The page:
Analysis & Opinion

Asian IPTV experience suggests tough job ahead for Google Fiber TV

Tony Brown, Senior Analyst at Informa Telecoms & Media

Tony Brown, Senior Analyst at Informa Telecoms & Media

Based on our lengthy experience studying IPTV deployments in the cutting edge FTTH markets of the Asia Pacific region, Informa Telecoms & Media believes that with its current content line-up Google’s Fiber TV IPTV service will struggle to displace established pay TV operators from homes in its Kansas City FTTH network area.

As things stand although Google Fiber TV has brought on board many popular cable channels it is still missing many key channels – including crucial premium content such as ESPN and HBO – a shortcoming which could be critical in the fight for market dominance.

The experience of IPTV players in mature high-speed Asian broadband markets such as Hong Kong, South Korea, Singapore and Taiwan is that it is near impossible to push incumbent pay TV operators out of subscriber homes unless you are able to replicate or even better their existing content platforms.

The best example of this is Korea Telecom (KT) which has deployed a huge war chest on rolling out IPTV – and has actually reached 3.5 million IPTV subscribers – but has failed to dislodge cable TV as subscribers primary TV service because KT’s service is still missing several critical channels.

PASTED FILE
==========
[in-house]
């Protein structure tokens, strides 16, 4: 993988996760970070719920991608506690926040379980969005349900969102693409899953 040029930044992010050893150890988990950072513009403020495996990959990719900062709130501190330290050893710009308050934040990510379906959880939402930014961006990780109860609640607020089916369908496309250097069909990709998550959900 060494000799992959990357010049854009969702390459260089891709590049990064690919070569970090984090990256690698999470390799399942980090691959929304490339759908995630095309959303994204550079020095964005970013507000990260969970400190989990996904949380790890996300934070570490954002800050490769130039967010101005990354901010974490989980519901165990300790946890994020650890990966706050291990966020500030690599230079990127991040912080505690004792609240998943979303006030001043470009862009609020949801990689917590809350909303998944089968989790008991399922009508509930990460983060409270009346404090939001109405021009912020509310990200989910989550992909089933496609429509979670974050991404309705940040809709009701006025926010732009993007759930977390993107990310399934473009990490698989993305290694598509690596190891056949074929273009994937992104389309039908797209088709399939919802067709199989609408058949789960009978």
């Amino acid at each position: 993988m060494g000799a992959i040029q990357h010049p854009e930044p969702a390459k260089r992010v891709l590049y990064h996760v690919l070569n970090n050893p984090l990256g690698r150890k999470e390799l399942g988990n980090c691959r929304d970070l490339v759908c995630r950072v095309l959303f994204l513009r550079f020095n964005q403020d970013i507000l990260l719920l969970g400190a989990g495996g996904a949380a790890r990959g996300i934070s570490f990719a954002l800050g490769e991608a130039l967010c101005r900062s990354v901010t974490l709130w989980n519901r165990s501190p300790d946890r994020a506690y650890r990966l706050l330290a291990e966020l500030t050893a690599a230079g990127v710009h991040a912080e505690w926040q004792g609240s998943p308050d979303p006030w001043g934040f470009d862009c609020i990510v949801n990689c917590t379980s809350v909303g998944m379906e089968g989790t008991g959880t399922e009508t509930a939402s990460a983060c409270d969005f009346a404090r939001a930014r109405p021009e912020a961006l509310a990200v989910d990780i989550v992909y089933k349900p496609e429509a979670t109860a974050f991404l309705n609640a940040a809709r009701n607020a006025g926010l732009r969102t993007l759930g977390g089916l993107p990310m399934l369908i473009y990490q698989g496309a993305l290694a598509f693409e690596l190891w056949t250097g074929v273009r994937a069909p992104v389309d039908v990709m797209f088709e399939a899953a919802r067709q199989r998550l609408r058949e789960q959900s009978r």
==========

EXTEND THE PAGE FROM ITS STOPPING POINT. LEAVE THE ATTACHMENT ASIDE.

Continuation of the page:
It is a similar story in Taiwan for Chunghwa Telecom whose IPTV service has reached 1.2 million subscribers but has made minimal impact as a replacement for cable TV because, like KT, it has been unable to secure access to a host of leading channels.

As a result, the IPTV services of both KT and CHT have been relegated to secondary connections, acting mainly as a means for viewers to watch VOD and catch-up content.

Asian IPTV operators who have succeeded in winning market share from incumbents – most notably Singapore’s SingTel and Hong Kong operator PCCW – have done so by spending heavily on acquiring exclusive content which took their platform quality level with or even beyond that on offer from incumbent players.

Although Google’s Kansas City FTTH network is really only a testing ground rather than the first step of a widespread national FTTH rollout the looming battle with incumbent pay TV players in the deployment area will be hugely instructive in many areas.

Not least, it will be fascinating to see how subscribers make the trade-off between choosing the Google FTTH + IPTV double-play and the currently stronger pay TV content available from established market operators.

Lessons from the pioneering Asian markets suggest that subscribers are happy to take an IPTV service on offer from their FTTH provider – but will in the vast majority of cases choose to hang onto their existing pay TV connection to ensure they retain access to all their favourite channels.

If Google Fiber TV can actually access all the channels it needs – and just as KT or CHT how easy that is – then the game changes but that’s a very big if indeed.

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